Psychotherapy for depression among advanced, incurable cancer patients: A systematic review and meta-analysis

  • Toru Okuyama
    Division of Psycho-oncology and Palliative Care, Nagoya City University Hospital, Mizuho-cho, Mizuho-ku, Nagoya, Aichi 467-8601, Japan

    Department of Psychiatry and Cognitive-Behavioral Medicine, Nagoya City University Graduate School of Medical Sciences, Mizuho-cho, Mizuho-ku, Nagoya, Aichi 467-8601, Japan
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  • Tatsuo Akechi
    Division of Psycho-oncology and Palliative Care, Nagoya City University Hospital, Mizuho-cho, Mizuho-ku, Nagoya, Aichi 467-8601, Japan

    Department of Psychiatry and Cognitive-Behavioral Medicine, Nagoya City University Graduate School of Medical Sciences, Mizuho-cho, Mizuho-ku, Nagoya, Aichi 467-8601, Japan
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  • Lisa Mackenzie
    Priority Research Centre for Health Behaviour, School of Medicine and Public Health, Faculty of Health, The University of Newcastle, University Drive, Callaghan, NSW 2308, Australia

    Hunter Medical Research Institute, Kookaburra Circuit, New Lambton Heights, NSW 2305, Australia
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  • Toshi A. Furukawa
    Corresponding author. Fax: +81 75 753 4641.
    Department of Health Promotion and Human Behavior, Kyoto University Graduate School of Medicine/School of Public Health, Yoshida Konoe-cho, Sakyo-ku, Kyoto 606-8501, Japan
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Published:April 10, 2017DOI:


      • Effectiveness of psychotherapy for depression in advanced cancer patients was tested.
      • The result of meta-analysis indicated that psychotherapy was moderately effective.
      • Few studies focused on people with clinically diagnosed depression.



      There is a high prevalence of depressive disorder and depressive symptoms among advanced, incurable cancer patients. Patients commonly report a preference for non-pharmacological treatments such as psychotherapy over pharmacological treatments for depression. The objective of this review was to investigate the effectiveness of psychotherapy for the treatment of depression in people with advanced, incurable cancer via a meta-analysis of randomized controlled trials (RCTs).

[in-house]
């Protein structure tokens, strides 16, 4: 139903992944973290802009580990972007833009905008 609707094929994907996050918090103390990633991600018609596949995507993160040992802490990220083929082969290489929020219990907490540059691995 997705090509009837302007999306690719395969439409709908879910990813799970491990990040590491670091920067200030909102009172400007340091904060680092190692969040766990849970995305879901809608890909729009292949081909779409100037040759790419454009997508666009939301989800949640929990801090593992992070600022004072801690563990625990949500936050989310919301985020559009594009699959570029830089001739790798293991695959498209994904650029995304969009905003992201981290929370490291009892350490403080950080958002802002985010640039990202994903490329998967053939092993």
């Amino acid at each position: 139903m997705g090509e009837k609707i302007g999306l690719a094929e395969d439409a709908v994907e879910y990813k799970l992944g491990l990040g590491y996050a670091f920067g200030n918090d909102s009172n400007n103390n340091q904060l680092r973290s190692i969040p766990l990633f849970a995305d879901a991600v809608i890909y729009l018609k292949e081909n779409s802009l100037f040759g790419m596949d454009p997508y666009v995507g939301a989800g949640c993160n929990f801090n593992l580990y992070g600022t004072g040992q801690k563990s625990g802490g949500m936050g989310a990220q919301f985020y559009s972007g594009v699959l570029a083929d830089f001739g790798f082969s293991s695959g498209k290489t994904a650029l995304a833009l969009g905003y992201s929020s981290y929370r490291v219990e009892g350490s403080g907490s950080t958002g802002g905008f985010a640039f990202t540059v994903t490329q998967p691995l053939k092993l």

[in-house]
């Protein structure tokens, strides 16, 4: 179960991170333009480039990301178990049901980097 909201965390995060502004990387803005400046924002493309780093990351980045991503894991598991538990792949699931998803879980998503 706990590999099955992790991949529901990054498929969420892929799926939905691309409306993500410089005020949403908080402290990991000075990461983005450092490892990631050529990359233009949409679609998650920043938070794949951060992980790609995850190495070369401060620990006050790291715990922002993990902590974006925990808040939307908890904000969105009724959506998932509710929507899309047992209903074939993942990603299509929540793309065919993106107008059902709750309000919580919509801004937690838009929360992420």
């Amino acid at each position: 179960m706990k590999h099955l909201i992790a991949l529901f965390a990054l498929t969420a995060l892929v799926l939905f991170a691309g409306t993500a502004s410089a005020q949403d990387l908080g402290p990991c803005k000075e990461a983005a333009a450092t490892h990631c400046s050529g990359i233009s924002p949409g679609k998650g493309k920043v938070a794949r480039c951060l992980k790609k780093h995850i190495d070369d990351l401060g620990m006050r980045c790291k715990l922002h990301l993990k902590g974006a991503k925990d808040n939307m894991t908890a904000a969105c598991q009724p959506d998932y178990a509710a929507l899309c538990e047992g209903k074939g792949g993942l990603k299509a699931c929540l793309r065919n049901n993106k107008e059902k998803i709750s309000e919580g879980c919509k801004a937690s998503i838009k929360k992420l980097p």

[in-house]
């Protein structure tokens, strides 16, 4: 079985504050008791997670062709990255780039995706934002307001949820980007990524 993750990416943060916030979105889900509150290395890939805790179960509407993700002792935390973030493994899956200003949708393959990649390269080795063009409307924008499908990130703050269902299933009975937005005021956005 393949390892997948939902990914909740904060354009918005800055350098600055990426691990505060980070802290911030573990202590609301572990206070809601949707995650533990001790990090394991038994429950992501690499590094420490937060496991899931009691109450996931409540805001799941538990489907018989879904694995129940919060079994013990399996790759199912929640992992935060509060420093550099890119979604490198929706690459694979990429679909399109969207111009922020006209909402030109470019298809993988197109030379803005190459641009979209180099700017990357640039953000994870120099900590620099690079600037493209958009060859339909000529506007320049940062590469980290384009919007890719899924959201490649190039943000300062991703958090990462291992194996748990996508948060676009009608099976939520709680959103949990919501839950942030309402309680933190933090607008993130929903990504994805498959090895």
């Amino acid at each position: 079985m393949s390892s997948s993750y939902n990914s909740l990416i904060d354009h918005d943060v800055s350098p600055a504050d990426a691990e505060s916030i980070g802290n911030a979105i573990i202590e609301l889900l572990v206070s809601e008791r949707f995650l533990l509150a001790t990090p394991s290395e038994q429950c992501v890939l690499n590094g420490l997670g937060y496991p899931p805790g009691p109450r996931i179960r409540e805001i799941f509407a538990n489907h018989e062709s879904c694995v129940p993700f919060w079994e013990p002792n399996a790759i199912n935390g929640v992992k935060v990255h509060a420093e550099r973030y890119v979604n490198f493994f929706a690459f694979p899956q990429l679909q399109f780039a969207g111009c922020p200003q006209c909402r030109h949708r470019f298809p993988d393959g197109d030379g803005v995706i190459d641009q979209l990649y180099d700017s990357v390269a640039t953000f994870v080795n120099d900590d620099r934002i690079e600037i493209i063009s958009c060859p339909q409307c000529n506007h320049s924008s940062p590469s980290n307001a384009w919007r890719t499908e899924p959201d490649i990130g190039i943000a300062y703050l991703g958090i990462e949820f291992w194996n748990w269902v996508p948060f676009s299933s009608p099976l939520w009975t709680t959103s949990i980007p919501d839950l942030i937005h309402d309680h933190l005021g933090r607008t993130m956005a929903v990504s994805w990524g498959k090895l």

We searched research databases and clinical trial registries for studies published prior to June 2015. No language restrictions were applied when selecting studies. Cochrane Collaboration meta-analysis review methodology was used. All relevant RCTs comparing psychotherapy with control conditions on depression outcomes for adults with advanced cancer were eligible for inclusion. We calculated pooled effect sizes using Hedges g and a standardized mean difference (SMD) of change between baseline and post-treatment scores. Quality of evidence was rated using the Grading of Recommendations, Assessment, Development and Evaluation (GRADE) approach.


      Of 13 studies included in the review, 12 reported data suitable for meta-analysis. Psychotherapy was associated with moderate decrease in depression score (SMD −0.67, 95% confidence interval −1.06 to −0.29, P = 0.0005). Few studies focused on people with clinically diagnosed depression. Overall, quality of evidence across the included studies was rated as low, and heterogeneity was high.


      Low quality evidence suggests that psychotherapy is moderately more effective for the amelioration of symptoms of depression among advanced, incurable cancer patients than the control conditions. There is insufficient high-quality evidence supporting the effectiveness of psychotherapy for patients with clinically diagnosed depression.


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